It was on the day the farm bills were passed in the Lok Sabha that the Akali Dal’s Harsimrat Kaur Badal, Union minister for food processing, announced her resignation from Prime Minister Narendra Modi’s Cabinet in September 2020. She said her party was opposed to the bills, and that the government went ahead without heeding the protest of her party. But the Akali Dal then, and in the past three months since, did not state the specific reasons for their opposition to the farm legislation. The resignation of Ms Badal seemed to be an expression of despair rather than defiance. After leaving the government and the ruling National Democratic Alliance, neither the BJP nor the Akalis have attacked each other.
The BJP had attacked the Congress, and the Congress government of Amarinder Singh in Punjab, for opposing the farm laws as an act of hypocrisy. Home minister Amit Shah initially blamed the “Khalistanis” for fomenting the agitation, but later both Mr Shah and his party have refrained from targeting “Khalistanis” fearing the trouble it may unleash.
But television news channels supporting the Narendra Modi government have tried to build a counter-narrative that the Congress was using the “Khalistanis” to subvert the farmers' agitation as it once did in the late 1970s and early 1980s to outflank the Akalis in Punjab’s politics. It is a line of argument that the Modi government and the BJP would still be wary of using because of the uncertain fallout and the stance of the Sikh diaspora’s political leadership in places like Britain and Canada.
The information and broadcasting ministry had recently issued a 188-page booklet, enumerating the many things that Prime Minister Modi and his government have done for the Sikhs, indicating as it were that the government sees the ongoing agitation as that of Punjabi Sikhs and not as that of farmers per se. But is appears the Sikh outreach through the booklet did not evoke any positive response.
The Akalis, who have been the major political voice of the Sikhs, have not been in the forefront of the agitation now that they walked out of the government and the NDA on the very same issue. It is not clear what the equation is between the Akalis and the leaders of the farmers’ unions.
The farmers’ spokespersons told a Hindi television news channel that the farmers were not opposed to Mr Modi nor to the BJP, and that as a matter of fact they (farmers) had voted for the BJP. So, it has been made clear that if the Centre repeals the laws, the farmers will remain with the government.
It is this stand of the farmers that might be holding the Akalis back from entering the fray and declaring their opposition to the Modi government. They may still be looking to return to the NDA and to the government once the standoff between it and the farmers ends.
It is, of course, standard practice that political parties do not usually spearhead the agitation of a section of society though they would support it from the outside.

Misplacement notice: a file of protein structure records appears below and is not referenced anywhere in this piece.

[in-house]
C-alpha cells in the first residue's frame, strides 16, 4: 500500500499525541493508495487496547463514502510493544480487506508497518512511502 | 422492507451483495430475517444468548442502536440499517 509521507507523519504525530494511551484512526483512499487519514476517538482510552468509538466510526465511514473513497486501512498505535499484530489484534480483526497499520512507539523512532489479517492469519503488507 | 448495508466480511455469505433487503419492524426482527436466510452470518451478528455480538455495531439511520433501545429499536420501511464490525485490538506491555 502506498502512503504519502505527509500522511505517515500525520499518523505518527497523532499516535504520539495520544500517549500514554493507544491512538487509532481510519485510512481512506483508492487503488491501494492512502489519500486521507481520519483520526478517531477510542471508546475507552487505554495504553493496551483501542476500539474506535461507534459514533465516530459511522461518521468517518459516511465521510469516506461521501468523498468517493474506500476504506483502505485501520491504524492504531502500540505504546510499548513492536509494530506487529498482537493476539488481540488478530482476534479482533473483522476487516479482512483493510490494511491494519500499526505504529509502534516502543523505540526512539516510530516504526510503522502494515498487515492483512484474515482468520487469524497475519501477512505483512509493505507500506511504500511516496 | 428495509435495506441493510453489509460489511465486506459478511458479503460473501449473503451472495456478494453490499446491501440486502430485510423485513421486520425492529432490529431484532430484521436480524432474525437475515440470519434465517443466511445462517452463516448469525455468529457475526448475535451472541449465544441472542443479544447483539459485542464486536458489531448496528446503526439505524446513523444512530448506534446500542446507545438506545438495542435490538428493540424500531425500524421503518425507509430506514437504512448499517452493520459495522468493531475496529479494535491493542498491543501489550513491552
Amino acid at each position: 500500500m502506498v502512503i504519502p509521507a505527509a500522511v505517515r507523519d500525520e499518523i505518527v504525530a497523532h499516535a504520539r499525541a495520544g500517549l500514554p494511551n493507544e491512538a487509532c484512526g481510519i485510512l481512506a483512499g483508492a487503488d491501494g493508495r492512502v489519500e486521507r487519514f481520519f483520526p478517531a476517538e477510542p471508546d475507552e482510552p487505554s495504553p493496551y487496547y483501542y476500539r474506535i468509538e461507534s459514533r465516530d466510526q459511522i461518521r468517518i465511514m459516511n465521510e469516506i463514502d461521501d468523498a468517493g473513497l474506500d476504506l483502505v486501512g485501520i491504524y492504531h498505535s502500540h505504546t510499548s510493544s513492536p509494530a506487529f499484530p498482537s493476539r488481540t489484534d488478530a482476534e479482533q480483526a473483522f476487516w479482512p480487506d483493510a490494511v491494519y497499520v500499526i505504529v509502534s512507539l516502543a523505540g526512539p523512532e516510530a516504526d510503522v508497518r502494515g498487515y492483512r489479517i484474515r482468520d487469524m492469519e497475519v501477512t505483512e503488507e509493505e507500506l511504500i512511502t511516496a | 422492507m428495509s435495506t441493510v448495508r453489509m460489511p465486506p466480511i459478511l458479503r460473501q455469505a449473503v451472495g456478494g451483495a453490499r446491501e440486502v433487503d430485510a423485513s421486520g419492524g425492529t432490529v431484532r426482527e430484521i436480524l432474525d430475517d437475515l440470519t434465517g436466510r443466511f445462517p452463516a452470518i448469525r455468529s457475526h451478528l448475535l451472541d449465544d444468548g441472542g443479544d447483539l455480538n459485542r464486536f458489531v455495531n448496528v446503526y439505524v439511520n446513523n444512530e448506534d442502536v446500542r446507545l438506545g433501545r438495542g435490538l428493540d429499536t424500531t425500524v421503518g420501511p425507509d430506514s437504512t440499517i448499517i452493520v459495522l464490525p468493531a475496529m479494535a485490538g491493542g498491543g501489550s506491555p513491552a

The farmers too need to keep political parties out to keep the legitimacy of their cause and avoid being accused of being pawns in the hands of the Opposition political parties.
It is indeed the case that both Akalis and the Congress in Punjab would like to support the farmers’ agitation and expect in return the vote of the farmers at election time.
If the impasse is over, and the Modi government manages to reach an agreement with the farmers, the Akalis might stand to gain. If, however, the impasse continues, there is the possibility that the Akalis might want to join hands with the Congress, as the Shiv Sena and the Congress did in Maharashtra, to oppose the BJP. At the moment, despite the silence and invisibility of the Akalis, there might be an active back channel between the Akalis and the BJP.
There is also the danger, as far as the Akalis are concerned, that if the BJP makes a peace deal with the Punjab Sikh farmers, Mr Modi and Mr Shah, who are forever on the lookout to expand the BJP’s footprint, may absorb the Sikh constituency and the Akalis may be left high and dry. This was this strategy that backfired for the BJP in Maharashtra when it tried to undermine the Shiv Sena.
It looks like the farmers are confident that they can argue their own case, fight their own cause, and don’t need to depend on political parties. It is the parties who need to woo the farmers. That even ostensibly farmers’ parties like the Rashtriya Lok Dal and Samajwadi Party in Uttar Pradesh, and Indian National Lok Dal and the Jannayak Janta Party in Haryana, can’t take the farmers for granted is evident in their unflattering electoral performance in the past few years. It is then reasonable to infer that the BJP would want to carve out its own farmers’ constituency.
Akali Dal leaders have held on to their belief that they represent the Punjabi constituency, taking advantage of the Sikh identity of Punjab’s farmers. The Sikh element in Punjab’s politics simply cannot be wished away. The BJP, on its part, will have a problem in balancing its Hindutva politics with that of the Sikh minorityism of the Akalis.
The farmers themselves have kept the protest as a farmers’ issue, pure and simple. They kept the ideologues of all stripes at bay. They are pressing on the simple issue of seeking repeal of the three farm laws. Economic experts explain the protest as anti-rational. The farmers, however, believe that their demand is rational too. The Akalis’ obligation at this point is to argue the case of the farmers so that the entire country knows that the farmers are not being obtuse and obdurate.